Host an Event Volunteer Join Tickets

Support the plant database you love!

Q. Who is Mr. Smarty Plants?

A: There are those who suspect Wildflower Center volunteers are the culpable and capable culprits. Yet, others think staff members play some, albeit small, role. You can torture us with your plant questions, but we will never reveal the Green Guru's secret identity.

Help us grow by giving to the Plant Database Fund or by becoming a member

Did you know you can access the Native Plant Information Network with your web-enabled smartphone?

Share

Ask Mr. Smarty Plants

Ask Mr. Smarty Plants is a free service provided by the staff and volunteers at the Lady Bird Johnson Wildflower Center.

Search Smarty Plants
See a list of all Smarty Plants questions

Please forgive us, but Mr. Smarty Plants has been overwhelmed by a flood of mail and must take a break for awhile to catch up. We hope to be accepting new questions again soon. Thank you!

Need help with plant identification, visit the plant identification page.

 
rate this answer
52 ratings

Tuesday - April 14, 2009

From: Tampa, FL
Region: Southeast
Topic: General Botany
Title: Ways to group plants
Answered by: Barbara Medford

QUESTION:

Are deciduous plants and leaves and roots ways to group plants? I need the answer now; tell me the answer if some are wrong?

ANSWER:

Deciduous and evergreen is certainly one way to group plants. Trees native to Florida such as Aesculus pavia (red buckeye) and Acer rubrum (red maple) are deciduous, meaning they shed their leaves when the weather turns cool, and put on fresh ones in the Spring. Also native to Florida are Pinus palustris (longleaf pine) and Magnolia grandiflora (southern magnolia), both of which are evergreen, retaining their leaves, but dropping and replacing them gradually year-round. 

Another way to group plants is by whether they are annuals (grow, bloom, drop seeds and die all in one year) or perennials (sometimes die back to the ground, but return from roots the next season.) Some annuals native to Florida are Gaillardia pulchella (firewheel) and Monarda punctata (spotted beebalm). A couple of perennials native to Florida are  Asclepias tuberosa (butterfly milkweed) and Lupinus perennis (sundial lupine).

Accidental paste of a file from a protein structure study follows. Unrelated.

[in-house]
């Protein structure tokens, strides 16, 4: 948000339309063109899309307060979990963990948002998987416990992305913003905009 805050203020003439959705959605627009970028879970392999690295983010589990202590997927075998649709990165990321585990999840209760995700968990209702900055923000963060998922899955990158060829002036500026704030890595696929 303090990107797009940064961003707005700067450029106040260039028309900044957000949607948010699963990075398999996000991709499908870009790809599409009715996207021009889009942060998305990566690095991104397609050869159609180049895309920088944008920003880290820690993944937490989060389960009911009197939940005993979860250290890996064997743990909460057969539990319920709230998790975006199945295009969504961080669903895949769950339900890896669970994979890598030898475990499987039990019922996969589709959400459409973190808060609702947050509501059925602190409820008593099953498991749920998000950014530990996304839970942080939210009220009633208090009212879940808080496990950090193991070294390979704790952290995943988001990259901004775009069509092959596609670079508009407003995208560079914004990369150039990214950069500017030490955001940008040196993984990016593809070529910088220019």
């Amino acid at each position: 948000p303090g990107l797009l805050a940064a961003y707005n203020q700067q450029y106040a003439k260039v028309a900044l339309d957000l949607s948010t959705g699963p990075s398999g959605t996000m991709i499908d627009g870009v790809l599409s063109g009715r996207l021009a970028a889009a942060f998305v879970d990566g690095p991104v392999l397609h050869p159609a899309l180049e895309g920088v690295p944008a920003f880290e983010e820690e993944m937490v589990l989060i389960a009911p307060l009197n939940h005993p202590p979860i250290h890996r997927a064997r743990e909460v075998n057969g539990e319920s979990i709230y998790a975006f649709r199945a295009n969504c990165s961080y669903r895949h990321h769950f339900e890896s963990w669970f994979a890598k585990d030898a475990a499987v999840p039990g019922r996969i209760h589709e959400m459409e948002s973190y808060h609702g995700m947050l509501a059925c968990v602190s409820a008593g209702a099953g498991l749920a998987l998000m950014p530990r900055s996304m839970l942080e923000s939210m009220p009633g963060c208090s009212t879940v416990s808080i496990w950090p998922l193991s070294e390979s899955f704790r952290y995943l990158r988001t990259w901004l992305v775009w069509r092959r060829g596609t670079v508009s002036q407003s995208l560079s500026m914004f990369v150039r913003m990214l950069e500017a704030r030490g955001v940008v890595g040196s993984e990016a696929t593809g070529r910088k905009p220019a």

Plants can also be grouped by whether they are angiosperms or gymnosperms. Angiosperms are flowering plants and are the largest group in the plant kingdom, and all of the plants above belong to that group except Pinus palustris (longleaf pine), which is a gymnosperm.

You can click on any of the plant links and read about that particular plant, or you can try some Googling. When we searched on "groupings of plants" we got several websites, but one in particular you might be interested in is from Cazadero, the Four Major Groups of Plants. This author divides plants into mosses, ferns, conifers (gymnosperms) and flowering plants (angiosperms). 


Aesculus pavia

Acer rubrum

Pinus palustris

Magnolia grandiflora

Gaillardia pulchella

Monarda punctata

Asclepias tuberosa

Lupinus perennis

 

 

 

 

More General Botany Questions

Where do plants grow?
June 23, 2007 - Where do plants grow?
view the full question and answer

Can users sort plant lists in the Plant Database?
November 17, 2008 - Although your database searches are very useful, I would like to take it further, for example by sorting the "Central Texas Recommended" list on various columns, as you might do in a spreadsheet. D...
view the full question and answer

Consequences of overwatering plants
February 05, 2010 - Explain how an error on the high side when watering would affect soil fertility management, IPM efforts?
view the full question and answer

Half-life of the insecticide imidacloprid
March 07, 2011 - How long do systemic insecticides such as imidacloprid (Merit) remain active in nursery grown plants? Asclepias curassavica (tropical milkweed)is frequently grown with imidacloprid to prevent...
view the full question and answer

Compare Natives to Lawn for Carbon Footprint Benefits in Durham, New Hampshire
September 22, 2010 - Are there carbon sequestration rate tables for turf (lawn) and bushes, shrubs, trees? I want to compare the carbon footprint benefit of lawn versus the same area put into native plantings.
view the full question and answer

Support the Wildflower Center by Donating Online or Becoming a Member today.